Ricky Gervais is calling on the U.K government to ban the wild animal trade in light of the COVID-19 pandemic.
The Afterlife star has signed an open letter to prime minister Boris Johnson urging him to ‘tell international leaders to stop exploiting wildlife’, accompanied by a petition.
Wild animal trade
The letter, penned by World Animal Protection and the Campaign to End Wildlife Trade (CEWT), has been co-signed by 24 NGOs including Compassion in World Farming, Four Paws UK and Cruelty Free International. Celebrities including Dame Judi Dench and Evanna Lynch among others have added their names.
It says that consumer demand for exotic pets, traditional Chinese medicine, and tourism is ‘a primary cause of the emergence and spread of zoonotic diseases like Covid-19, SARS, Ebola and MERS which are all believed to have passed from wildlife to humans’.
Wild animals ‘are being taken from the wild or farmed in cruel conditions’ to meet this demand, adds the letter. These animals include snakes, parrots, iguanas, lizards, tortoises, otters, and more.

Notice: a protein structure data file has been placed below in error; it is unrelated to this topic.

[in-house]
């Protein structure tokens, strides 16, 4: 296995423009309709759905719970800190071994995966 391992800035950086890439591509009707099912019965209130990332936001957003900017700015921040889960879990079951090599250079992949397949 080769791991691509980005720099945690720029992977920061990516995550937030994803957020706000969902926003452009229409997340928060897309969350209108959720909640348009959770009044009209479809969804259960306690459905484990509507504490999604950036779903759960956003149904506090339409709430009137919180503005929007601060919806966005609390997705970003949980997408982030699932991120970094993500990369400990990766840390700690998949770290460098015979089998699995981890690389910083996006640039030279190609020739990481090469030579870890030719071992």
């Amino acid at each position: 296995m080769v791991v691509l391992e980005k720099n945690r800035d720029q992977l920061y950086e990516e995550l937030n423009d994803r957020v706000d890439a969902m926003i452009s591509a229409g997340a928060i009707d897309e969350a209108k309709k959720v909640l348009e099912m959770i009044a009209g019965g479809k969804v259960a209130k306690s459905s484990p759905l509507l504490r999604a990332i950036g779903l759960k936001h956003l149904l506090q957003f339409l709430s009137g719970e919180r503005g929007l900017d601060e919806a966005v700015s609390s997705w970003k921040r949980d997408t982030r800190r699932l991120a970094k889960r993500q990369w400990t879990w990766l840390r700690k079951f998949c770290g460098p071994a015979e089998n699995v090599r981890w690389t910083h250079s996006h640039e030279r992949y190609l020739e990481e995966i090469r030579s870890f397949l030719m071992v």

‘A devastating impact’
In a statement sent to Plant Based News, television presenter and author Simon Reeve said: “This pandemic has had a devastating impact on all our lives, and tackling the source of the problem must be a priority.
“Ending the exploitation of wildlife for use in the exotic pet, traditional medicine, and entertainment industries will take us one huge step closer to safeguarding our health and the future of the natural world.”
‘Tackle the causes of the virus’
Sonul Badiani-Hamment from World Animal Protection, added: “To build back stronger we need to tackle the causes of the virus, avoid the inaction following previous epidemics and work together with countries around the world to end the wildlife trade and help prevent future zoonotic outbreaks.
“COVID-19 will be at the top of the agenda at the G20 meeting of global leaders in November and we urge the PM to back a global wildlife trade ban to protect billions of animals, our health, and the global environment.”